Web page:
The press lit up in January with the publication of Amy Chua’s Battle Hymn of the Tiger Mother, her account of choosing to raise her Chinese-American daughters in the style of the prototypical Chinese mother’s "take no prisoners" philosophy. And as events and circumstances change concurrently, I’ve had to consider the strengths and weaknesses of that approach.
There’s an image of a successful Asian student in almost all of our schools, and behind that image is another – a demanding and exacting mother. A woman who won’t tolerate failure and seemingly sacrifices a personal relationship with her child in order to obtain a child who succeeds but will presumably run for the hills when older and out of the household. Contrast this with the American approach in which parents want the kids to largely try different things and be happy, not to mention be the kids’ friends as well. Some Americans have taken this book as a bit of an affront and defended their parenting style and truth be told, there’s value to both sides.
But first consider the rationale behind the Chinese approach. Recognize that the Chinese mothers – like all mothers – want what’s best for their kids and want them to have a better life. So far, the two groups are matched. But then recognize the circumstances behind the approach. The Chinese society was family-centric and generations could live in the same area without moving a significant distance. And while America as a nation is only 235 years old, Chinese society for at least that long was fractured and trapped in decline after their historic eras, only resurgent in the past several decades. If Chinese parents – like their counterparts almost everywhere – wanted their children to have a better life than theirs and there were only so many opportunities available, then these children would have to truly excel in some manner to avail themselves of those opportunities. The kids would have to know how to apply themselves – and Chua’s absolutely correct when she states that it isn’t something that comes naturally for most children – and also be able to handle pressure. They would have to understand that the family was the core bedrock of their existence as so much of then-Chinese society wasn’t stable, either politically or economically, and it was the young adults who would be coping with the pressure of both raising children and helping care for elderly parents.
The opposing view is the Western/American mother. Given the freedoms that we’ve enjoyed, and the historic economic/social mobility that went with it, there’s a greater sense that the kids will have opportunities. The long-time generational view has been that the next rising generation would be better off than its predecessors. Indeed, this country is now at least three generations removed from the last great and serious trials of the Great Depression and Second World War and it’s only been in the last number of years that parents and adults have begun to honestly question whether that same promise exists. American adults have also enjoyed a greater mobility than their Chinese counterparts and it’s not at uncommon to have elderly parents in one region while the adult children are in an entirely different timezone. If the parents were no longer capable of caring for themselves, there were other options available apart from living with the children. We’ve simply enjoyed so much prosperity and relative ease compared with the remainder of the world that we’ve been able to spend greater time on leisure and introspection than our peers elsewhere on the planet and the presumption still exists that the paradigm will hold.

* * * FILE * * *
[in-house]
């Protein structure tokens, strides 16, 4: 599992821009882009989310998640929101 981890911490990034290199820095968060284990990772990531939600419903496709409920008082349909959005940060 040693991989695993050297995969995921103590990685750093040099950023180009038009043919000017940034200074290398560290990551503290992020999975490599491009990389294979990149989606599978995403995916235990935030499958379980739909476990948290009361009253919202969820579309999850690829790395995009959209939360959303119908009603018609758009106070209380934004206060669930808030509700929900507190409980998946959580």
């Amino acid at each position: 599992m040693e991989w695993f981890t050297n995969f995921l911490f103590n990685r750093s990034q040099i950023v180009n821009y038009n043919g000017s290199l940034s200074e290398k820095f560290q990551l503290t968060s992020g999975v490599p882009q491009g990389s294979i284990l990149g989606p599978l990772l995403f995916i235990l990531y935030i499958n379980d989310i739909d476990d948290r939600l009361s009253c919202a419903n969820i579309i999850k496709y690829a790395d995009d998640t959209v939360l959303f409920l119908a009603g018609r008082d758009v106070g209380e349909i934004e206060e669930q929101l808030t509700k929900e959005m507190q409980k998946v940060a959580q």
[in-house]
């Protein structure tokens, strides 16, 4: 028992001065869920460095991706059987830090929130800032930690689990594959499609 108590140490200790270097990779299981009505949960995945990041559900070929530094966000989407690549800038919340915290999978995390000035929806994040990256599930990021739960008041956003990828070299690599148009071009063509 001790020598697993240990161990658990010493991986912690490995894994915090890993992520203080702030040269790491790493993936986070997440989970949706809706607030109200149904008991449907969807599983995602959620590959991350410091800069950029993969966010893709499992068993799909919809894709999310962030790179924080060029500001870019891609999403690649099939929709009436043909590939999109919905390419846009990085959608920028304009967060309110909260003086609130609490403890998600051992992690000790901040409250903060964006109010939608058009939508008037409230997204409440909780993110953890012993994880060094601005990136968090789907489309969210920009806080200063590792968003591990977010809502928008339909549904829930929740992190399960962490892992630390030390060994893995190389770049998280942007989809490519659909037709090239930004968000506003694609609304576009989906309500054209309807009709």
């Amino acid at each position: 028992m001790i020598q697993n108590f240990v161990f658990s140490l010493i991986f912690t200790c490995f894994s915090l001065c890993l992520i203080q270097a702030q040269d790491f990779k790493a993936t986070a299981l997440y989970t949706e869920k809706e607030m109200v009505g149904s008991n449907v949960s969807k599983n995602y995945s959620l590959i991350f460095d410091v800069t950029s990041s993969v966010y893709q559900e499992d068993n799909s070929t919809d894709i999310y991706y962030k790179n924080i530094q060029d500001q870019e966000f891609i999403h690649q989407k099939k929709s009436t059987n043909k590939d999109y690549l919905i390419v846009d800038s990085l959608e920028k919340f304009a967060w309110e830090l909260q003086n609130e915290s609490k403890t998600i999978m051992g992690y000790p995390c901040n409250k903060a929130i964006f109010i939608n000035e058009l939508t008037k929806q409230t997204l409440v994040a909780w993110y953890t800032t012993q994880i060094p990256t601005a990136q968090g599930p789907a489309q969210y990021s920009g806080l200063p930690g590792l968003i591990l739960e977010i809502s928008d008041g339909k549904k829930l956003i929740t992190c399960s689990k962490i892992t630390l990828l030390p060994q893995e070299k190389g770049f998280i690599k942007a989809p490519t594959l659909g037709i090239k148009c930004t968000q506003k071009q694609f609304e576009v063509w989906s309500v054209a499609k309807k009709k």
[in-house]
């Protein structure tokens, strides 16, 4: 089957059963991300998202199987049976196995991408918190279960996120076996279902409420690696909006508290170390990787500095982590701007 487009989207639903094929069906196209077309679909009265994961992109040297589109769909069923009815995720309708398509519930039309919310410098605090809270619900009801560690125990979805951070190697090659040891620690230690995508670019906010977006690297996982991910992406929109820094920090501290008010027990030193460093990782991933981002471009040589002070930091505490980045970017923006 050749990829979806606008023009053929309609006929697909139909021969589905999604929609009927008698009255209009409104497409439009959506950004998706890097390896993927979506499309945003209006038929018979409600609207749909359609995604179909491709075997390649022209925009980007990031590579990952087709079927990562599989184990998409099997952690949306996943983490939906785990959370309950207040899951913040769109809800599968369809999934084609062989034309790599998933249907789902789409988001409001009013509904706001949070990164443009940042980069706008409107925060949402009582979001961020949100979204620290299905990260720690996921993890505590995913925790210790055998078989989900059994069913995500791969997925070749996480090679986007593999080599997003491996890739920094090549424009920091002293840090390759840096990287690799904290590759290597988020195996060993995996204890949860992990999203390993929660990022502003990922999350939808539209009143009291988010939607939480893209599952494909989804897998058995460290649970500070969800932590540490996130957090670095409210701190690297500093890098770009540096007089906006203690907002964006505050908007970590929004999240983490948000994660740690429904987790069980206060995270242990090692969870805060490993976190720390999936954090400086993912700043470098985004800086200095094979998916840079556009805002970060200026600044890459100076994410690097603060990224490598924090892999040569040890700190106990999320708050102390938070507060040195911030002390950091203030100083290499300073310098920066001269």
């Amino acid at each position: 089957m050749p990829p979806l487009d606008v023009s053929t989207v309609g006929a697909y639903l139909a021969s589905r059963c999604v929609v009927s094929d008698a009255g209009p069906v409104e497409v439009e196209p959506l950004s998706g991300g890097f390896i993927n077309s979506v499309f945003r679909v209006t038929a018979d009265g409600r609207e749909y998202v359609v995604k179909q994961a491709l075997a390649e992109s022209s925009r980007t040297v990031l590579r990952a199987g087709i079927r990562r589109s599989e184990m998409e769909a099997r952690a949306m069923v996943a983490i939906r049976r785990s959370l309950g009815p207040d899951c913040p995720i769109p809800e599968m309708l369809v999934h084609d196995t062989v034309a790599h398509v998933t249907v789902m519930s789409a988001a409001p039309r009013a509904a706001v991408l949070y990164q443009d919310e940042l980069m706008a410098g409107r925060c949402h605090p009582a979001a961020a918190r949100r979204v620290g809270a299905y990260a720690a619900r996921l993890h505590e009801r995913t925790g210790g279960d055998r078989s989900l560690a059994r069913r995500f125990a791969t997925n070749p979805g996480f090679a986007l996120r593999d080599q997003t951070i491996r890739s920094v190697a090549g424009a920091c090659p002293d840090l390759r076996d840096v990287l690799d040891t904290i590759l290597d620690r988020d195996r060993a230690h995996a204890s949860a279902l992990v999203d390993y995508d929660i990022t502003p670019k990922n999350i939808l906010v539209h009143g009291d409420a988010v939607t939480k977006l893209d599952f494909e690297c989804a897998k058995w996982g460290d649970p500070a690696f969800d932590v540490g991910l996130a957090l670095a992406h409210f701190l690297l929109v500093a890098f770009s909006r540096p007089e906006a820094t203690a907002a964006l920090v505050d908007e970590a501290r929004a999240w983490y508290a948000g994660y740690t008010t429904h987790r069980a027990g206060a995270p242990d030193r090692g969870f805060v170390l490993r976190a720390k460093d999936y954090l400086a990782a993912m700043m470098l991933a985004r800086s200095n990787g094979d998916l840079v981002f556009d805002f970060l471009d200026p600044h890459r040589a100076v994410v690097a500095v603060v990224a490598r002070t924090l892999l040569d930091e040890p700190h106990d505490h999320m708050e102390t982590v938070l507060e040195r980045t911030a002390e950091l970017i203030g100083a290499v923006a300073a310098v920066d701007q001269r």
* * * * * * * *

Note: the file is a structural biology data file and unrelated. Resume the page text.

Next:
This PracticalDad has generally followed the western approach to parenting, albeit with stricter guidelines. I’ve been clear with them that they shouldn’t try to grow up too fast like their peers since they can only have one childhood. There are plenty of adults trying to recapture their youth and they frankly look like a bunch of damned fools doing so. But there’s a greater appreciation for the Chinese approach over the past several years as our economy has undergone significant and worrisome changes. The upshot is that the kids will have to be able to compete globally and if they don’t have an appreciation for hard work and discipline, then they’re going to have their lunch eaten for them. So there is greater expectation of academic performance than with other families, and a greater amount of time spent discussing the realities of our world with them. Neither my wife nor I are looking to raise self-actualized adults – whatever that means – but adults capable of surviving in a more unfriendly world and doing so in a moral, ethical manner.
Which might be the toughest hurdle of all.
So we’ll continue to try providing them with opportunities that are fun and help children grow, but maintain expectations that force them to reach beyond themselves. Because the world is going to require that they be able to reach beyond themselves far more than we’ve had to.